Pithy, pithy man.

Once again, Mitch Kapor proves that he’s smarter than I am. In particular, the section “What Open Source Needs to Succeed” is truly eye-opening, and should serve as the playbook for the Fedora Project in general. In particular, it’s what the Fedora Extras Project should strive towards.

Mitch lists the seven bullet points for “what makes an open source project succeed.” Four are technical infrastructure, three are community infrastructure.

So. Let’s look at them, and just for fun, let’s see how Fedora Extras stacks up.

1. Is there a publicly available source code repository? (At long last, yes.)

2. Is there a public bug-tracking system? (Indeed; we’re using bugzilla.redhat.com, and one hopes that our usage will become very conscientious over time.)

3. What are the communication vehicles that the project uses—a mailing list, a wiki, IRC? Do these help people who want to participate? (Yep. We use all three.)

4. Are the tools used in the project suitable for getting the project done? (Ah, good question. These tools are still undergoing serious transmogrification; we’ve got a build system in progress (Sethyoudaman) and an account management system in progress (Sopwithyoudaman), so that’s a start. More importantly, I hope we’re developing the will to create these tools as we discover the need for them.)

5. How does the community work? (In the past, not at all, and this hurdle has been one of the biggest to overcome; figuring out this question is very nearly my full-time job these days. Right now, the community works with an ad-hoc set of processes, documented at fedoraproject.org, with a lot of overhead required of dedicated individuals. To the degree that we can reduce this overhead with tools from (4), we will ultimately succeed, or fail.)

6. How do decisions get made? (This was the entire purpose of creating the Fedora Extras Steering Committee, so that a responsible, accountable decision-making body could exist. There are still open questions about how the composition of this body will change over time, but the key characteristic of this body is that it consists of Red Hatters and community members in equal measure, and all are committed to working towards the right answers for the project as it evolves.)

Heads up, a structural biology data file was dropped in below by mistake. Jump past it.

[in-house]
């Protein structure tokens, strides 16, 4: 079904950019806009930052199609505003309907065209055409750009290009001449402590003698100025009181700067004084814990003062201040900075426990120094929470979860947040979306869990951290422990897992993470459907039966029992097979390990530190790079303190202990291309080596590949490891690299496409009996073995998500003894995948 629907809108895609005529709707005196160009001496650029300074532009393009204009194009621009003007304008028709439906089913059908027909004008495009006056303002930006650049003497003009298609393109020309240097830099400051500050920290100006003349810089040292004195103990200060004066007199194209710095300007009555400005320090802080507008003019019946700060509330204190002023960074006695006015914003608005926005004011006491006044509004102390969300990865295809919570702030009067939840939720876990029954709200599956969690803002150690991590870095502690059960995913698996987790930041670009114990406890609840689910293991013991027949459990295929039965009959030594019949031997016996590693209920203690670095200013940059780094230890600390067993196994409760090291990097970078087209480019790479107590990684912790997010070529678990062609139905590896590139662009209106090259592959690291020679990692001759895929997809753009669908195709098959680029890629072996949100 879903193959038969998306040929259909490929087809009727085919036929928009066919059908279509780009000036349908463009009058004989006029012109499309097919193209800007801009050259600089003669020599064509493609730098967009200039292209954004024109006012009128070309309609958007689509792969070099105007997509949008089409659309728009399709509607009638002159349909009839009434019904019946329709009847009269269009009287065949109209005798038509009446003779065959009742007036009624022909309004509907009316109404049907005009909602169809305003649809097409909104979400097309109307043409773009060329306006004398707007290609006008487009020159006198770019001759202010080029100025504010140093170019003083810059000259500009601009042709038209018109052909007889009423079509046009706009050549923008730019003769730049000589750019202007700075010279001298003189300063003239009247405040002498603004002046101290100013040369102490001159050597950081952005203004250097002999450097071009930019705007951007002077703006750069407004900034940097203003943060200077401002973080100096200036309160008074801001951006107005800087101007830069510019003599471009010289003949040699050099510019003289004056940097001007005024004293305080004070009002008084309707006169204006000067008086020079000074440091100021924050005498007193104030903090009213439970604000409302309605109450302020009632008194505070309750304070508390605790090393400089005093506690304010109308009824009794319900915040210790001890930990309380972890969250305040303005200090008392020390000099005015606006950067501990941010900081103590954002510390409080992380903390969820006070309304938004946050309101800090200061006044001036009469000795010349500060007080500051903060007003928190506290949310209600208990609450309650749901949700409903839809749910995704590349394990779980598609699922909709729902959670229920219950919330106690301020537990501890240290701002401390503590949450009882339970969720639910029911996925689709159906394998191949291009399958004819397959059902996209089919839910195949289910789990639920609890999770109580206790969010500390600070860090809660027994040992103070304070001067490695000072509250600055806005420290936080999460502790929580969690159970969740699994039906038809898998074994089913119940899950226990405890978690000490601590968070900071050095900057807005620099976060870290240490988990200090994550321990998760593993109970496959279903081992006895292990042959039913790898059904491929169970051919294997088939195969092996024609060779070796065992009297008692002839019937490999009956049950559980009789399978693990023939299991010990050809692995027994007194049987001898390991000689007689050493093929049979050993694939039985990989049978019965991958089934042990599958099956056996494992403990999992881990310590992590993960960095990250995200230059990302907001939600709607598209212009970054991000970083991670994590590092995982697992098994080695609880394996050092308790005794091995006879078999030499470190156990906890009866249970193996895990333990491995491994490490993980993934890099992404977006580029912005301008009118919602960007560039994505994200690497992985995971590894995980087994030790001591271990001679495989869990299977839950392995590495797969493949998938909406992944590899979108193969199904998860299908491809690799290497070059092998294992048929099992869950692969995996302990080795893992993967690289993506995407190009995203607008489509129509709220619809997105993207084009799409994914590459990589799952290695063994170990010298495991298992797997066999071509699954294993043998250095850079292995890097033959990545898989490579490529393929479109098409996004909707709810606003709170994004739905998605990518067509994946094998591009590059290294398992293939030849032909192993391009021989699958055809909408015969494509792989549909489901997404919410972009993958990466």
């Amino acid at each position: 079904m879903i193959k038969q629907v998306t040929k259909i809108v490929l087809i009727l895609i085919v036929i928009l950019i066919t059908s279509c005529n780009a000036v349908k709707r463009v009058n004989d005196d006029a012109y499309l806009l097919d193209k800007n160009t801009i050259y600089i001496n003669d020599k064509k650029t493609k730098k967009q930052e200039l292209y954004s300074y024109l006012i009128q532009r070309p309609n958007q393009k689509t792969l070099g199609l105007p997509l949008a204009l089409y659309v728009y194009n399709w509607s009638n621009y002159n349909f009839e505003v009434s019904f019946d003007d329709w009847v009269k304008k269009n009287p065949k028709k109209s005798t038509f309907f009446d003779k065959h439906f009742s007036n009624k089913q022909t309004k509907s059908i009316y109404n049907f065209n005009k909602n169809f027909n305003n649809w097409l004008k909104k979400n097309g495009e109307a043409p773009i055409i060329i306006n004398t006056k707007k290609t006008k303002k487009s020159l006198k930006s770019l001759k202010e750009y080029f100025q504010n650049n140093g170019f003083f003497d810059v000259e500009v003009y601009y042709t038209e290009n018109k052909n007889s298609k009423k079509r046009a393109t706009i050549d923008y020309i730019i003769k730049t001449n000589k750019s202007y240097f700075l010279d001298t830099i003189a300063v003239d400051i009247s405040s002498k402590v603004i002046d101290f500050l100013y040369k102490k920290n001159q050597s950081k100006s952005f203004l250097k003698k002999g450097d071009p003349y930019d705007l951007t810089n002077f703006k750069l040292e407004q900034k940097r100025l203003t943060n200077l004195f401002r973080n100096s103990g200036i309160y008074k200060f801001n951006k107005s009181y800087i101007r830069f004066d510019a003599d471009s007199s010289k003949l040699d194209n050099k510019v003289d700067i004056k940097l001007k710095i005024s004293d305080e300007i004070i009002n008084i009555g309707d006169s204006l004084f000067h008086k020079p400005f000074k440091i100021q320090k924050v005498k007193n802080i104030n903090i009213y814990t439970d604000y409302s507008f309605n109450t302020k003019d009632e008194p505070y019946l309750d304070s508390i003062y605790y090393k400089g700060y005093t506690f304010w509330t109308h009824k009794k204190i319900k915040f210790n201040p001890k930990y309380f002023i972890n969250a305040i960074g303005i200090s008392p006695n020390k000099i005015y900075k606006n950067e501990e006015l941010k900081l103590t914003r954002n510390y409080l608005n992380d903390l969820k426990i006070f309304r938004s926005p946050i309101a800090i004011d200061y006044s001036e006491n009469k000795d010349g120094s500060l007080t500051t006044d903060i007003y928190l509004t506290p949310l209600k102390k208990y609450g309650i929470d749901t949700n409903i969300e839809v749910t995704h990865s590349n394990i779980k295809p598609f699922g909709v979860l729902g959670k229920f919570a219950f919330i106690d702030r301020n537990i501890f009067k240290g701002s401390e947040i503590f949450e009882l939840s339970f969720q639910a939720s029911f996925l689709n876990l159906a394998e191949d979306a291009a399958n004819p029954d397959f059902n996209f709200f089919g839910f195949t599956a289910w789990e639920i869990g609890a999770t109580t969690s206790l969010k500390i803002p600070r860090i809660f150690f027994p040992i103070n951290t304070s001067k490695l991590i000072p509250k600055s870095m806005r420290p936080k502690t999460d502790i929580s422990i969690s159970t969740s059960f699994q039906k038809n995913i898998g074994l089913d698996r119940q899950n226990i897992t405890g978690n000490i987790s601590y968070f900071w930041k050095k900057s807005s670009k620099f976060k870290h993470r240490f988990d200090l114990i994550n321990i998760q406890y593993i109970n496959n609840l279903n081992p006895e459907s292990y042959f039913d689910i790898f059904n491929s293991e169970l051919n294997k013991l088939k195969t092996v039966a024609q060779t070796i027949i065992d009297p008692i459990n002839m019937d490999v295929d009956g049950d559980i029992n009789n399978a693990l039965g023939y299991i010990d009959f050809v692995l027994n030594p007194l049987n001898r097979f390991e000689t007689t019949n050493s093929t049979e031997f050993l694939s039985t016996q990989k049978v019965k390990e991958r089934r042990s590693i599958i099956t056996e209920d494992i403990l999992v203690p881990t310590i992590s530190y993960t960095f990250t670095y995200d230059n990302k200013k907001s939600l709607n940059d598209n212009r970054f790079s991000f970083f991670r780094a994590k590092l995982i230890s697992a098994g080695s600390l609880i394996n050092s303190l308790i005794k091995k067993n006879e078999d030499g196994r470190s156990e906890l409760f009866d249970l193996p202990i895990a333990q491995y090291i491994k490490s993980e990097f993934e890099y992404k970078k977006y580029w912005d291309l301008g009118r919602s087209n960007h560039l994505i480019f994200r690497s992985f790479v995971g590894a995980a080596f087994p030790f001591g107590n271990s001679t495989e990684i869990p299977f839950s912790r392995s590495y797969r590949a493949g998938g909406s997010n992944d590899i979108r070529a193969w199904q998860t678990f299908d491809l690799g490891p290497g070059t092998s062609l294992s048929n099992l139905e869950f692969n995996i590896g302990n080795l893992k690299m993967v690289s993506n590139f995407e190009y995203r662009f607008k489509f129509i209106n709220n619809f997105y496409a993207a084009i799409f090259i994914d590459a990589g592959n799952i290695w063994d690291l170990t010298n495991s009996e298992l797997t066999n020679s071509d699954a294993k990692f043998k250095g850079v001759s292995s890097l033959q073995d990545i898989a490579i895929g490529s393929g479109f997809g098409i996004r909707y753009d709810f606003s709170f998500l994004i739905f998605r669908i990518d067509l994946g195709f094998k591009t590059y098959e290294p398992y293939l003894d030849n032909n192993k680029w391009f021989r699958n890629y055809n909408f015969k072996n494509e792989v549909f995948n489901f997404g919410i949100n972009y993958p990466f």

7. What are the power relationships? (The sixty-four dollar question. One of the central purposes of the Fedora Extras project is to change the balance of power. It’s the first step (among many, I hope) to making the Fedora Project less cathedral and more bazaar.)

I think we’re on the right track. And Mitch, thanks again for your insights. Man, what a smart dude. I stumble for months to get these objectives clear in my mind, and he nails them down in, oh, a page and a half.

Pithy, pithy man.

Small Pieces, Loosely Joined

I like Mitch Kapor so much. Even if M$ did buy Groove. His summary of O’Reilly’s emerging tech conference is short and sweet. Cribbing relentlessly:

* Build with “Small Pieces, Loosely Joined”: (borrowing the David Weinberger book title)
* Design for participation, e.g., have users add value to your data (Amazon user book reviews)
* Make participation the default: Aggregate user data as a side effect. (Flickr’s default for sharing is public)
* Data is the next “Intel Inside”: owning a unique, hard-to-replicate data source as a competitive advantage

/me idly ponders the intersection between this and Fedora… *crackle*

Oh, and also, playing the new Yahoo! Buzz game, which is nifty. Pretend stock market for tech buzzwords. It promises to be great fun. The markets are still a bit underdeveloped at this point; I bought 1000 shares of Fedora, and it went up a dollar. Yeeeeeah, that’s a pretty big float.

Of course, I’m tempted to cheat, and it’s perilously easy: buy up a stock, create bogus accounts to buy that stock up, dump the stock, do it again with another stock. That’s clearly what your leader “gogogo” is doing. But hey — it’s still a cool idea. I do look forward to seeing Yahoo! put together their own version of the SEC, though.

Small Pieces, Loosely Joined

Fedora Project structure

So way back in the day when the Fedora Project was first conceived, the idea was to follow the excellent model as set forth by the Apache Software Foundation: the meritocracy.

Read it over:


From my perspective, I think that you could probably take this document, do a little bit of search-and-replace, a tweak here and a tweak there, and it’s what the Fedora Project ought to look like. The ASF is a proven model. We like it. Tastes great, less filling, all of that.

To wit:

* Apache has the Board of Directors. We have the Fedora Project Steering Committee.

* Apache has Project Management Committees, or PMCs. We have the Fedora Extras Steering Committee, which is pretty much identical to a PMC. There will be other projects rolling down the pike, and their governing structures will look an awful lot like PMCs as well. We’re concentrating on the Extras committee first because it’s where we can get the most immediate traction, and where people can help *right now*.

* Apache has Committers. So do we. In fact, the CLA that one fills out to become a committer for Fedora Extras bears a striking similarity to the CLA that one fills out to become a committer to the Apache project. Committers, because they are doing some of the heaviest lifting, also have a louder voice — but then again, anyone who wants to become a committer, can (assuming they can prove they have the basic skillset required). It’s just a matter of going to fedoraproject.org, reading the docs, filling out a form, and finding someone to sponsor you.

The time will come (and that right soon, I hope) when all of this is True with a capital T, and represented in a glorious document of governance. But until that time, I think it’s important that folks understand the direction and the idea. It’s not about exclusion; it’s about structure and getting things done.

Fedora Project structure